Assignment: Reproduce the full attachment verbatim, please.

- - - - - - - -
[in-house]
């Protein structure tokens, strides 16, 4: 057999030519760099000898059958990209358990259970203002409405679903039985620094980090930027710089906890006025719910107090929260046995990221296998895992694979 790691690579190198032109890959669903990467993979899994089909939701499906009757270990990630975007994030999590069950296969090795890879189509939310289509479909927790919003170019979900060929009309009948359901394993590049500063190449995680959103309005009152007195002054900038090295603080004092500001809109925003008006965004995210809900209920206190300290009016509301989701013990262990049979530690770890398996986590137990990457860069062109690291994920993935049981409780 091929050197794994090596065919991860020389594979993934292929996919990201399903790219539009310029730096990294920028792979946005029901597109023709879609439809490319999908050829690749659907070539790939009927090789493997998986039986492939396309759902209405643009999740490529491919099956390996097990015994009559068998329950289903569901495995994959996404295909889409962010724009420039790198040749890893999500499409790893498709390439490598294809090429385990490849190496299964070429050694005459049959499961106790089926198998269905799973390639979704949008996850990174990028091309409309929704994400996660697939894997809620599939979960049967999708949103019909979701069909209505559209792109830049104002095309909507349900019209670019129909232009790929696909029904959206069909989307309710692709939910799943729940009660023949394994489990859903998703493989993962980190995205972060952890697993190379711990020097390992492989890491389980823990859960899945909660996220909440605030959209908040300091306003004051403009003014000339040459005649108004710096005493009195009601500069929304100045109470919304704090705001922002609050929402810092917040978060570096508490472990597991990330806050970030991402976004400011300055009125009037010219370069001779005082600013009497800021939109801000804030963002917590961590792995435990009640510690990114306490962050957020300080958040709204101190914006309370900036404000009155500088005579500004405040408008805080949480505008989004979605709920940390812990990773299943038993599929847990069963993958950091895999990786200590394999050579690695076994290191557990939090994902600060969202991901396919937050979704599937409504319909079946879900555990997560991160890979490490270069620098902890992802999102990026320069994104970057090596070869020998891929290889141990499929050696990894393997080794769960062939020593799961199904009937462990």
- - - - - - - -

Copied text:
[in-house]
């Protein structure tokens, strides 16, 4: 057999030519760099000898059958990209358990259970203002409405679903039985620094980090930027710089906890006025719910107090929260046995990221296998895992694979 790691690579190198032109890959669903990467993979899994089909939701499906009757270990990630975007994030999590069950296969090795890879189509939310289509479909927790919003170019979900060929009309009948359901394993590049500063190449995680959103309005009152007195002054900038090295603080004092500001809109925003008006965004995210809900209920206190300290009016509301989701013990262990049979530690770890398996986590137990990457860069062109690291994920993935049981409780 091929050197794994090596065919991860020389594979993934292929996919990201399903790219539009310029730096990294920028792979946005029901597109023709879609439809490319999908050829690749659907070539790939009927090789493997998986039986492939396309759902209405643009999740490529491919099956390996097990015994009559068998329950289903569901495995994959996404295909889409962010724009420039790198040749890893999500499409790893498709390439490598294809090429385990490849190496299964070429050694005459049959499961106790089926198998269905799973390639979704949008996850990174990028091309409309929704994400996660697939894997809620599939979960049967999708949103019909979701069909209505559209792109830049104002095309909507349900019209670019129909232009790929696909029904959206069909989307309710692709939910799943729940009660023949394994489990859903998703493989993962980190995205972060952890697993190379711990020097390992492989890491389980823990859960899945909660996220909440605030959209908040300091306003004051403009003014000339040459005649108004710096005493009195009601500069929304100045109470919304704090705001922002609050929402810092917040978060570096508490472990597991990330806050970030991402976004400011300055009125009037010219370069001779005082600013009497800021939109801000804030963002917590961590792995435990009640510690990114306490962050957020300080958040709204101190914006309370900036404000009155500088005579500004405040408008805080949480505008989004979605709920940390812990990773299943038993599929847990069963993958950091895999990786200590394999050579690695076994290191557990939090994902600060969202991901396919937050979704599937409504319909079946879900555990997560991160890979490490270069620098902890992802999102990026320069994104970057090596070869020998891929290889141990499929050696990894393997080794769960062939020593799961199904009937462990």